Madison Powers ’24, a Pulitzer Center Reporting Fellow, traveled this summer to El Paso, Texas, to conduct extensive reporting on families seeking asylum on the United States-Mexico border.
Journalism major Madison Powers ’24 presented findings from her reporting assignment covering the migration crisis on the United States-Mexico border as part of a journalism panel in October at the Pulitzer Center’s national meeting in Washington, D.C.
Powers, who traveled to the border in May on a fellowship grant from the international journalism foundation, profiled families with children who were fleeing violence in their home countries and became stranded at the Texas border amid the worsening migration crisis. At the time of Powers’ visit, a Trump-era COVID-19 rule allowing the United States to summarily turn away migrants had just been lifted, resulting in a surge of people seeking asylum.
Aided by her minor in Spanish, Powers interviewed a series of immigrants including Maria José, a young Venezuelan mother stranded in El Paso with her sister and two small children. Powers said statistics do not convey how stressful and precarious immigrants’ lives are, even after being granted asylum.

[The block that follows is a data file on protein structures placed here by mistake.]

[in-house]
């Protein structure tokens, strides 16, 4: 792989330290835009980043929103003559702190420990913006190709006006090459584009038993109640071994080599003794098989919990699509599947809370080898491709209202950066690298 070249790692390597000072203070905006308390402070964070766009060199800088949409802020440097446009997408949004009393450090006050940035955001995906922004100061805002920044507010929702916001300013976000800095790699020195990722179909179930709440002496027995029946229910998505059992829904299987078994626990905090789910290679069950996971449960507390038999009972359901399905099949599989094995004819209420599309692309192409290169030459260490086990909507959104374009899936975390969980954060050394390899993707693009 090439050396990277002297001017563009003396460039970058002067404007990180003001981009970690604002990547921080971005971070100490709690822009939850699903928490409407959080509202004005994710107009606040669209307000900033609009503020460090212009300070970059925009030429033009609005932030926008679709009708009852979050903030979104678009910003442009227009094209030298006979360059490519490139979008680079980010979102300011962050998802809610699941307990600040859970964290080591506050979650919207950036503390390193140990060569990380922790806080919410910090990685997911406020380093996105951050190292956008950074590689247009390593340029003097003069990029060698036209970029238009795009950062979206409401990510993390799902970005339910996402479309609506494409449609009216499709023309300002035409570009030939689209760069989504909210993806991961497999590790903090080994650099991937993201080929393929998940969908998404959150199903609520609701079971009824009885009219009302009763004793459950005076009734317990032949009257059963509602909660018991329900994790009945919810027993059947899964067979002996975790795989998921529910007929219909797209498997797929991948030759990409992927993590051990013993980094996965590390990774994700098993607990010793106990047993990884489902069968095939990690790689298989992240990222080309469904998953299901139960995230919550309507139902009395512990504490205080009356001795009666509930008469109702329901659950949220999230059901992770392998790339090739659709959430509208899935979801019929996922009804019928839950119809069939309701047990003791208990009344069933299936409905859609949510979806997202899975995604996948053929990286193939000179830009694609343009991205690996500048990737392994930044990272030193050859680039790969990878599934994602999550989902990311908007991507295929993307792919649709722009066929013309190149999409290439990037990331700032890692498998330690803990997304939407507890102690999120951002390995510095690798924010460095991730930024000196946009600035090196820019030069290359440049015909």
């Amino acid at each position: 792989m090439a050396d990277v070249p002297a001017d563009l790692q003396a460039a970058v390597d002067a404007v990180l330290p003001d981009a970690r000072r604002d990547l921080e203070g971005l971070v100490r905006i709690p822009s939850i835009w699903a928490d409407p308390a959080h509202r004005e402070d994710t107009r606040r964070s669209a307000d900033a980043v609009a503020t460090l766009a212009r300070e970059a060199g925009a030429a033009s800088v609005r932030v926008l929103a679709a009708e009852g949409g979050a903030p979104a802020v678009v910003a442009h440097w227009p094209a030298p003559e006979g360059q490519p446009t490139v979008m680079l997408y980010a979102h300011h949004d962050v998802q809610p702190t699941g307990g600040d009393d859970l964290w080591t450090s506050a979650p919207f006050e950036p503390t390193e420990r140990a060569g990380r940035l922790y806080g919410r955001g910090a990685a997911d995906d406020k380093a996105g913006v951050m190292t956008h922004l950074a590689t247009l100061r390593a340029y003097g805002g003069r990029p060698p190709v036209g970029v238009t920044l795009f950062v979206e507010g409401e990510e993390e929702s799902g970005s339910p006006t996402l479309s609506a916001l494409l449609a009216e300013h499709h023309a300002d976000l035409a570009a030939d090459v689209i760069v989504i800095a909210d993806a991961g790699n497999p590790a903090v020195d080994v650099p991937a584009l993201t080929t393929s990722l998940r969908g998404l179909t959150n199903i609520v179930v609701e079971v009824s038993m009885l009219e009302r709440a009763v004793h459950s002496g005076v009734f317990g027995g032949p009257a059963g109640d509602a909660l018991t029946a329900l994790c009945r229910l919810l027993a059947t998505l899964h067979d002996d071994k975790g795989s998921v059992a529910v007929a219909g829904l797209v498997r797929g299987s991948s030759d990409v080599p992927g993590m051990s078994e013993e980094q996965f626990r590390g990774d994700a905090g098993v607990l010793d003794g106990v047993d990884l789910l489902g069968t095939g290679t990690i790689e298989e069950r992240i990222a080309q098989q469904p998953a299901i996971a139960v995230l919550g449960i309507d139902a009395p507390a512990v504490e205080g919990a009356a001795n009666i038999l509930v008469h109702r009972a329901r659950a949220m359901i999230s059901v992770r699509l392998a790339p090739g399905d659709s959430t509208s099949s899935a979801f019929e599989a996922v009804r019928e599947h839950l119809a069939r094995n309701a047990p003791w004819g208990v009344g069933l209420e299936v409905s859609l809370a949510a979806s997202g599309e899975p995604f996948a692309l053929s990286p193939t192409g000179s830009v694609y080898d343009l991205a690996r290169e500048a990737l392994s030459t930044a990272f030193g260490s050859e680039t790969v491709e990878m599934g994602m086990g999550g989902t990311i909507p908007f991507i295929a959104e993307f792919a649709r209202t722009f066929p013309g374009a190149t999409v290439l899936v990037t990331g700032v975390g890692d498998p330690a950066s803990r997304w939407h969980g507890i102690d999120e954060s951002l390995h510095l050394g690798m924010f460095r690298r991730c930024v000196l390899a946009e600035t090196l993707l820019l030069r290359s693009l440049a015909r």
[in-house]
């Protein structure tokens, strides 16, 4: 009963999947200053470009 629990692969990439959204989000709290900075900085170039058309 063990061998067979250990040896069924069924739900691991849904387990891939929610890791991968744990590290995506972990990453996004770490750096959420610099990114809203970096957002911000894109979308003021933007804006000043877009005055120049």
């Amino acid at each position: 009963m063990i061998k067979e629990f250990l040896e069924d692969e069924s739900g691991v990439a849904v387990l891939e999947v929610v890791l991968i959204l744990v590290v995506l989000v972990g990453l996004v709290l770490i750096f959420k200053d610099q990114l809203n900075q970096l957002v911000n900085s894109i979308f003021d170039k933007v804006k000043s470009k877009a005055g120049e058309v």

“The biggest thing that I took away from her was this balance of fear and hope,” Powers told the audience of fellow grantees, journalists, and educators. “She talked about how her kids didn’t understand what they were going through. She was weary, and she didn’t know what her next steps were.”
The student journalists reported on an array of climate and human crises spanning the globe, from Chile to the Arctic, Tunisia, Bangladesh, Nepal, and Singapore. The three-day conference, held Oct. 13-15, included high-intensity journalism workshops, a visit to the National Press Club, and dinner with accomplished international reporters and editors.
“Not only did the Pulitzer Center give students a first-rate platform to present their work to some of the most decorated foreign correspondents we have,” said Lorraine Ahearn, assistant professor of journalism. “These seasoned veterans, in turn, got a good, hard look at the passion and energy our rising generation of journalists brings to critical issues around the world.”
Ahearn serves as Elon’s liaison to the Pulitzer’s Campus Consortium network, an educational initiative that supports, funds and mentors one Elon student each year to undertake an in-depth reporting project. Additionally, the school annually hosts a professional international journalist who is a Pulitzer grantee.
This spring the school is scheduled to host the Pulitzer Prize and Emmy-winning Canadian reporter Nadja Drost, who trekked the deadly migrant route across the Darien Gap, a notorious jungle between Colombia and Panama. Drost will visit Elon journalism classes with her documentary film partner, Bruno Federico.